Regulatory T cells (Treg cells) are crucial for the maintenance of immunological tolerance, and it has been reported that Treg cells are enriched within the tumor micro-environment for immune evasion due to their immunosuppressive functions. To inhibit Treg cells functions, FoxP3, a lineage-specific transcription factor responsible for the differentiation and functions of Treg cells, was functionally targeted by a nucleus-transducible (nt) form of various FoxP3 functional subdomains. These nt modified domains can be delivered into the nucleus effectively and work as interactomic inhibitors via disruption of the endogenous FoxP3-mediated transcription complex. Among these domains, nt-FoxP3-FKH (Forkhead DNA binding domain) is most effective at restoring NFAT activity suppressed by FoxP3, and inhibiting the binding of endogenous FKH-containing proteins to FKH DNA binding sequences without influencing the viability and activation of T cells. The suppressive functions of TGF-β-induced iTreg cells and thymus-derived tTreg cells were substantially blocked by nt-FoxP3-FKH, accompanied with down-regulation of CTLA-4 surface expression and IL-10 secretion of Treg cells. In addition, nt-FoxP3-FKH upregulated the expression of IL-2 and IFN-γ in Treg cells. Therefore, nt-FoxP3-FKH has the potential to be a novel therapeutic agent to modulate the immune-evasive tumor environment created by Treg cells without the need for genetic modifications.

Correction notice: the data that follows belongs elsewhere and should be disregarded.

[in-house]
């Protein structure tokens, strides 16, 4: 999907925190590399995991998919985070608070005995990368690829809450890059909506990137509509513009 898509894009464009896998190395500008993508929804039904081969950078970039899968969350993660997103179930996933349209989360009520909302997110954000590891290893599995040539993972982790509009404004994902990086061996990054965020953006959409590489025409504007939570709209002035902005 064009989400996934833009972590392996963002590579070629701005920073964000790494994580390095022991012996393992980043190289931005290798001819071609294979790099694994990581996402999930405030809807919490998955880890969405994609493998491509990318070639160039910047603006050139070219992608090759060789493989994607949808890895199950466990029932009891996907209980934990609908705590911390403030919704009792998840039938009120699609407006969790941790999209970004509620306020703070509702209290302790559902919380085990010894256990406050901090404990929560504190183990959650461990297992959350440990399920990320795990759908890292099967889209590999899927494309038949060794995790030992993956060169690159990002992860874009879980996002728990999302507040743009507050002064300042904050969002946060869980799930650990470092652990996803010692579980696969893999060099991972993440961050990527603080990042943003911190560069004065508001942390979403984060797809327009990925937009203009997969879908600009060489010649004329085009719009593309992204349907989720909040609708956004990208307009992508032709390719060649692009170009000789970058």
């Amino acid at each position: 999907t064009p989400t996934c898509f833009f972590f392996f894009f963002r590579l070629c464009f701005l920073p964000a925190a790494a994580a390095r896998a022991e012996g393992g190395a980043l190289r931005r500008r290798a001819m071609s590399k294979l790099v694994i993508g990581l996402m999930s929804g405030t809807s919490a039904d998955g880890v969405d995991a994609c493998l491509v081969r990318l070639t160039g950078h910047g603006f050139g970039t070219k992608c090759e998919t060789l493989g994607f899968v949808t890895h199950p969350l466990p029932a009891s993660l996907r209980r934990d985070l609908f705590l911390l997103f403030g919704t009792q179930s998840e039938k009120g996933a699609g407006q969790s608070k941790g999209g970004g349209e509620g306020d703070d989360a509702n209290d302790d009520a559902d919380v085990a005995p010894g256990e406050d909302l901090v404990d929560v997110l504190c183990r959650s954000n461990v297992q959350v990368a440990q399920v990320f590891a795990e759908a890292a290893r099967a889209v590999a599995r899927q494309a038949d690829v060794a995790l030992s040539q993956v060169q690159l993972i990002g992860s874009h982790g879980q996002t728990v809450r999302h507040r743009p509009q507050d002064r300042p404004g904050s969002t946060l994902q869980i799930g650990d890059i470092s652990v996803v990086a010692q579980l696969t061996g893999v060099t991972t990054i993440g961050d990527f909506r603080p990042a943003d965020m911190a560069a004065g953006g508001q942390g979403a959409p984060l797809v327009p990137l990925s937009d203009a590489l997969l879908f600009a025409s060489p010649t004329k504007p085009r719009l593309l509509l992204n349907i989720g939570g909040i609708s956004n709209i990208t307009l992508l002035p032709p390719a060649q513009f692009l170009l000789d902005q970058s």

|Number of pages||7|
|Journal||Biochemical and Biophysical Research Communications|
|Publication status||Published - 2014 Aug 15|
All Science Journal Classification (ASJC) codes
- Molecular Biology
- Cell Biology